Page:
This plot permits Tarzie's idyllic romance with his mate (Maureen O'Sullivan) to be rudely interrupted by a couple of the missus' relatives from London. Mrs Tarzan has unknowingly become the heir to a late uncle's large fortune, and the relatives try to bring her back to civilization so that she may grab the coin and help them grab some of it also.

This plot permits Tarzie’s idyllic romance with his mate (Maureen O’Sullivan) to be rudely interrupted by a couple of the missus’ relatives from London. Mrs Tarzan has unknowingly become the heir to a late uncle’s large fortune, and the relatives try to bring her back to civilization so that she may grab the coin and help them grab some of it also.

It so happens, however, that their jungle guide is a dastardly rat who sees in Tarzan a cinch freak show attraction for up north, and it takes not only Tarz himself but also a big zoo full of animal friends to clear up the mess, save the lives of the white folks, give the villyan his just dues, and restore Tarzan’s mate to Tarzan.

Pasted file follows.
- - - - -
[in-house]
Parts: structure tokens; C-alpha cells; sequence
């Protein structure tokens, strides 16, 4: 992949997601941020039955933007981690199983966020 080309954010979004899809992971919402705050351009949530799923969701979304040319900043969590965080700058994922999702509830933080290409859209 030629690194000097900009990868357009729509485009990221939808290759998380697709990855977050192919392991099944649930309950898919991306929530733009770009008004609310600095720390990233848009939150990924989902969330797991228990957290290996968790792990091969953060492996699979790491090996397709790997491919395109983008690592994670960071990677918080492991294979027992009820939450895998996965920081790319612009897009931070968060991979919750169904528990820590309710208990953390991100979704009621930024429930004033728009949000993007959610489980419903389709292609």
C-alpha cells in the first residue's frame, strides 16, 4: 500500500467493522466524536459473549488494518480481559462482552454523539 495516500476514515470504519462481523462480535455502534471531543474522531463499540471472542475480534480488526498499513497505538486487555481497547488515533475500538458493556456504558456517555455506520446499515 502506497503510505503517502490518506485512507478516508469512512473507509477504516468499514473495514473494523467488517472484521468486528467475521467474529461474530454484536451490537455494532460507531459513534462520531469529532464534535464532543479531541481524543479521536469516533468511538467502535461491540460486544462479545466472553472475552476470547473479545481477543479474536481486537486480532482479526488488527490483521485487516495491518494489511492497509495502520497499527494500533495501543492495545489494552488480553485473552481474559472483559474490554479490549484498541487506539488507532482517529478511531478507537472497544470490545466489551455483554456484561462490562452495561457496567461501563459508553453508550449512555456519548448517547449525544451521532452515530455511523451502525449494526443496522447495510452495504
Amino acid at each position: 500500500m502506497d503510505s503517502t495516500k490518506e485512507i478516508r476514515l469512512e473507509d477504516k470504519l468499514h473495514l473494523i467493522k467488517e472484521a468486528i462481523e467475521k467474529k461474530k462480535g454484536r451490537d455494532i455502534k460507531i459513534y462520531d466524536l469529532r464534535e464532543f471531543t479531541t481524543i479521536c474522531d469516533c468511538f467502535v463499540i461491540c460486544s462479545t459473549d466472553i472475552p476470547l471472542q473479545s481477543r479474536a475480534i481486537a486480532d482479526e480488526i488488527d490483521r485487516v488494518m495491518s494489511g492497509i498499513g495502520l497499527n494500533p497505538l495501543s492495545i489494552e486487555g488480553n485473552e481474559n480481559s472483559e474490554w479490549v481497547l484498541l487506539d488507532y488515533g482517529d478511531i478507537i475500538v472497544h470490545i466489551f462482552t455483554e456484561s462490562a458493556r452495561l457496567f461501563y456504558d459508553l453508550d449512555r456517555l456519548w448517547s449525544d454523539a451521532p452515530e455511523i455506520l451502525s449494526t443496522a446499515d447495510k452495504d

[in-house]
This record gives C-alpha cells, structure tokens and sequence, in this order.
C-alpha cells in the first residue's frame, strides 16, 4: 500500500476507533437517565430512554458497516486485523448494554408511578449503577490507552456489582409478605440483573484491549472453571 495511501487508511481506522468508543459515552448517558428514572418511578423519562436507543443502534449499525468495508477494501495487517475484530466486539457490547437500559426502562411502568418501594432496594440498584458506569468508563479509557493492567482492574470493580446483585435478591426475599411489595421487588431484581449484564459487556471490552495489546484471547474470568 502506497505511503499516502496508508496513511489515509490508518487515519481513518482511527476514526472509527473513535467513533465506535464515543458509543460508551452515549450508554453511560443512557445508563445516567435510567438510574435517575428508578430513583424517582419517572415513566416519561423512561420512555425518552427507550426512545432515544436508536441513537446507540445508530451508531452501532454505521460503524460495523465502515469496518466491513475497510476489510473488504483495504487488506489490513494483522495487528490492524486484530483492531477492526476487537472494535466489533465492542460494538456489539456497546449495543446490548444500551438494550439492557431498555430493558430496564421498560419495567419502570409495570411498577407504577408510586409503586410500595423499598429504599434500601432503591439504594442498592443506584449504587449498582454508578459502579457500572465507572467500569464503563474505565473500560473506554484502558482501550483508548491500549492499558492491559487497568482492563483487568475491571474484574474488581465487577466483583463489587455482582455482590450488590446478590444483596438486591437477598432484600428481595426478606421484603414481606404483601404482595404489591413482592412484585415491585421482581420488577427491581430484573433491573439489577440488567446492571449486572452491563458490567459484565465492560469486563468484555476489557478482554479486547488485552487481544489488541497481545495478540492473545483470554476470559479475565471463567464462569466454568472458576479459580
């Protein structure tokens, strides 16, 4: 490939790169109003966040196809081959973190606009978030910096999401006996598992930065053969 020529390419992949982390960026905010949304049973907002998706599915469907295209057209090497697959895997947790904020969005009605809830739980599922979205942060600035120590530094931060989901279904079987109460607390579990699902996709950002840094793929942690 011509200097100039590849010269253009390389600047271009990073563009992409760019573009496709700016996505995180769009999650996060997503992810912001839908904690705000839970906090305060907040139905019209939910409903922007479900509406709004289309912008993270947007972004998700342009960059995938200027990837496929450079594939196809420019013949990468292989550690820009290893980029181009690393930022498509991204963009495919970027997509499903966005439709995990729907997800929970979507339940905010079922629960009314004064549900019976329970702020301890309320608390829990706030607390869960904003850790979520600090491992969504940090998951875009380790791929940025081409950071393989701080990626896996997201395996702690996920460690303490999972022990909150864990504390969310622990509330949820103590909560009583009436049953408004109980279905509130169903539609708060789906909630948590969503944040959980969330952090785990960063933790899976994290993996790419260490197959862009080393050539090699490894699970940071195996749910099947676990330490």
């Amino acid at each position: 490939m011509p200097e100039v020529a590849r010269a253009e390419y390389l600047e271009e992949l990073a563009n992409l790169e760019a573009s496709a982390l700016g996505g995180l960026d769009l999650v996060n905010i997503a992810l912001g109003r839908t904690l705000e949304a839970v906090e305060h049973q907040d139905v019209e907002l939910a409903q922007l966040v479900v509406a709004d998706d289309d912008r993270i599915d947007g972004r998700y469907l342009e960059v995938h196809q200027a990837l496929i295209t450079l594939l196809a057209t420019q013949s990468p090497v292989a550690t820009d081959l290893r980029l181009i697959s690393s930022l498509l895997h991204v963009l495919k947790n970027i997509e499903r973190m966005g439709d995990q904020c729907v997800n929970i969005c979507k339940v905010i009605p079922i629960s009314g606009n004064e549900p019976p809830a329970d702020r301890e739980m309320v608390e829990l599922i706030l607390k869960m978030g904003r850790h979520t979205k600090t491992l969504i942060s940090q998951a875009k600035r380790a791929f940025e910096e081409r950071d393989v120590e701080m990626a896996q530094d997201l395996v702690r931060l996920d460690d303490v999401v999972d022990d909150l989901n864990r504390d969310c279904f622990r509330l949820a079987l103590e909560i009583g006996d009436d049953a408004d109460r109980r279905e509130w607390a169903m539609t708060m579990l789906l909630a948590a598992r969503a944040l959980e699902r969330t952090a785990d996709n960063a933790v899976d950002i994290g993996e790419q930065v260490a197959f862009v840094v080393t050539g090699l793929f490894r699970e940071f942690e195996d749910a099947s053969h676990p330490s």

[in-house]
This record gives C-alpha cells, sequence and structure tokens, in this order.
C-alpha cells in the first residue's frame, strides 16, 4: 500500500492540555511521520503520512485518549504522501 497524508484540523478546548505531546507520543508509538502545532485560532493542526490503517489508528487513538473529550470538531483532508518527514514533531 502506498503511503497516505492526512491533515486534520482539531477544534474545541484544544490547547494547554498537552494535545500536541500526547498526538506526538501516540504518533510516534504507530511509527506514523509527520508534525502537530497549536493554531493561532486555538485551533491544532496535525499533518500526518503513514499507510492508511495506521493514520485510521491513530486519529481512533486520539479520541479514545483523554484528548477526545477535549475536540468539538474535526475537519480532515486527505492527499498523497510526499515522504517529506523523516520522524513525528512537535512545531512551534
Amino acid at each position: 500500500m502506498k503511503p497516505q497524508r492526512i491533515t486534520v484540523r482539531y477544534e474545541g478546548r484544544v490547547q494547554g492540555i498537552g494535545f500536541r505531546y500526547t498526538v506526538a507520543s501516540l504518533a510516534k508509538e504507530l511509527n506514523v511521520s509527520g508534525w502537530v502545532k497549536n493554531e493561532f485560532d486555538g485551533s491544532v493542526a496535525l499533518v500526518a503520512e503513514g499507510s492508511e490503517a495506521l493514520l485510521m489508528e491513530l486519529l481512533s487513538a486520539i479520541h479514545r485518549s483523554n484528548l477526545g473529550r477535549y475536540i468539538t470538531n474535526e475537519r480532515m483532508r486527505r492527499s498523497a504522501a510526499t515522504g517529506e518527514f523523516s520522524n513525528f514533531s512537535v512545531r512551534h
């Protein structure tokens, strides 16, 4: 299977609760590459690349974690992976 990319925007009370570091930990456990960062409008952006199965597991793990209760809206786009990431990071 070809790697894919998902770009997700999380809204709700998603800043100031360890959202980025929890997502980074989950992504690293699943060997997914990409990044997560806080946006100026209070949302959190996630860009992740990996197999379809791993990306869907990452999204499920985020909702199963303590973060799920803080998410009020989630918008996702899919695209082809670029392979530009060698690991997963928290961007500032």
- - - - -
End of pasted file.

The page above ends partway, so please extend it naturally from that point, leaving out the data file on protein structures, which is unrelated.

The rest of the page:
Johnny Weissmuller once again looks good as the jungle boy. And O’Sullivan is also okay once more as the loving wife, but considerably more covered up in clothing this time. A female ape called Cheetah is the Tarzans’ pet and houseworker, and some expert handling of the monk provides the picture with its most legitimately comical and best moments.

Tarzan Escapes

Production

M-G-M. Director Richard Thorpe; Producer Sam Zimbalist (assoc.); Screenplay Cyril Hume; Camera Leonard Smith; Editor W. Donn Hayes; Music [uncredited]; Art Director Elmer Sheeley

Crew

(B&W) Available on VHS. Extract of a review from 1936. Running time: 90 MIN.

With

Johnny Weissmuller Maureen O'Sullivan John Buckler Benita Hume William Henry Herbert Mundin
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